My friend, Sara Glaser, posted this story on her facebook page. I figured she put it there because she wanted me to steal it and share it on this blog….you gotta read it. Great job Sara.
My vision has been bad for awhile. I have had to wear glasses or contacts since I graduated high school. It has never really bothered me, until today when I realized just how bad my vision had become, despite my use of corrective lenses.
We took our little Grace to Childrens hospital for her check up today. I always have mixed feelings as we walk in. On one hand I despise the fact that we have to keep coming back, that stinging reminder that she is not completely healed yet. On the other hand I have this overwhelming sense of gratitude. I am thankful that I am able to hold her hand as she walks beside me into the office and that I am not the mother pushing my child in a wheelchair. Thankful that we are able to stop at the drinking fountain 100 times for sips of water because she is able to eat and drink and she is not that child sitting next to us with the constant drip of a feeding tube. I am thankful that her illness seems trivial in comparison to the majority of the children we pass on the elevator.
As we were waiting for her lab draw, she became preoccupied by a toddler crying in her stroller. She was very curious and was determined to tug me over to the child. I attempted to redirect her again and again, but she was persistent. She was not going to take no for an answer. My heart began to beat faster as we walked across the waiting room towards the child and her mother. I could tell that the girl had serious medical problems and her mother looked exhausted. The girl was thrashing in her stroller and her mother was trying everything to calm her. I looked down at my Grace with her big bow in her hair and a huge smile on her face. I prayed over and over that she would not cause a spectacle of the situation. As we approached them I asked the mother if she minded if we said hello. She invited us over and shared that her daughters name was Alena and that she was 15 months old. As I looked at her I saw a baby girl with notable physical deformities and multiple tubes connected to her that were obviously sustaining her life. I was overcome by grief for this sweet little girl and her family. My Grace peeked over the stroller and grabbed little Alena’s hand. She looked up at me and said “Look Mommy! She is pretty.” I watched as my Grace’s perfect little hand stroked Alena’s deformed hand. She looked back up at me and stated, “Jesus gave her nice hair.” I looked at Alena’s mother who had tears in her eyes. She looked down at Grace and thanked her for coming to say hello. As we turned to walk away, my little Grace ran back to her dad and continued playing. I watched her and Joe as my heart became lodged in my throat. I realized in that moment just how skewed and messed up my vision was. These corrective lenses that I thought were giving me perfect vision, were not helping at all. As I looked at little Alena, I saw tubes and the loom of death as my daughter saw beauty and life. I saw deformity and difference whereas my daughter was oblivious to difference but noticed nice hair.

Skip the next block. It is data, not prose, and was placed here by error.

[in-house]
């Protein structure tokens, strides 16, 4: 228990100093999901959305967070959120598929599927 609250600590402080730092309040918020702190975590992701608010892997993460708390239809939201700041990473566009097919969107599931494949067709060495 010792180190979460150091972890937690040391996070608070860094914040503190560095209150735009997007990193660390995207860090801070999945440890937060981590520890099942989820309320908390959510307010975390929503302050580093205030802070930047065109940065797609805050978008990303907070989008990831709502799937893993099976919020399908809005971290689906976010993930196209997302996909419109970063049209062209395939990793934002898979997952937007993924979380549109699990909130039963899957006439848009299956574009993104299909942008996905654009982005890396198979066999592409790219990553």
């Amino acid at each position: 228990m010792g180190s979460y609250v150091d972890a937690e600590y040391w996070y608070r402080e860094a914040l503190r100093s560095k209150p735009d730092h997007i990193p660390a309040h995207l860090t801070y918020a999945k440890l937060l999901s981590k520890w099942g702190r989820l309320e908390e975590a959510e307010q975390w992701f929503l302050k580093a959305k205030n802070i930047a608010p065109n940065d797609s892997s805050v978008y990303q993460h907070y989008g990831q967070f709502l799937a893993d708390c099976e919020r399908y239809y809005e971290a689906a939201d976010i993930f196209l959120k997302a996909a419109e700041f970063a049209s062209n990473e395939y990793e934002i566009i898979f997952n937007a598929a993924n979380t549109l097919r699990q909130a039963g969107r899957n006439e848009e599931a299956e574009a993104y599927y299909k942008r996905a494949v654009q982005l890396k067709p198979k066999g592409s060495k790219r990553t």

As we drove home the many stories of Jesus healing the blind kept running through my head. In these scriptures Jesus had healed the physical blindness and given the ability of sight. I realized that I too was in need of that same healing. That despite the fact that I can read a book or drive a car, I too have been blind. I have seen, but not as HE sees. I want to be blinded to the differences that stood out to me today. I long for that child like, innocent vision. That ability to see beyond circumstance. I pray that Jesus removes the scales from my eyes so that all I notice is “nice” hair.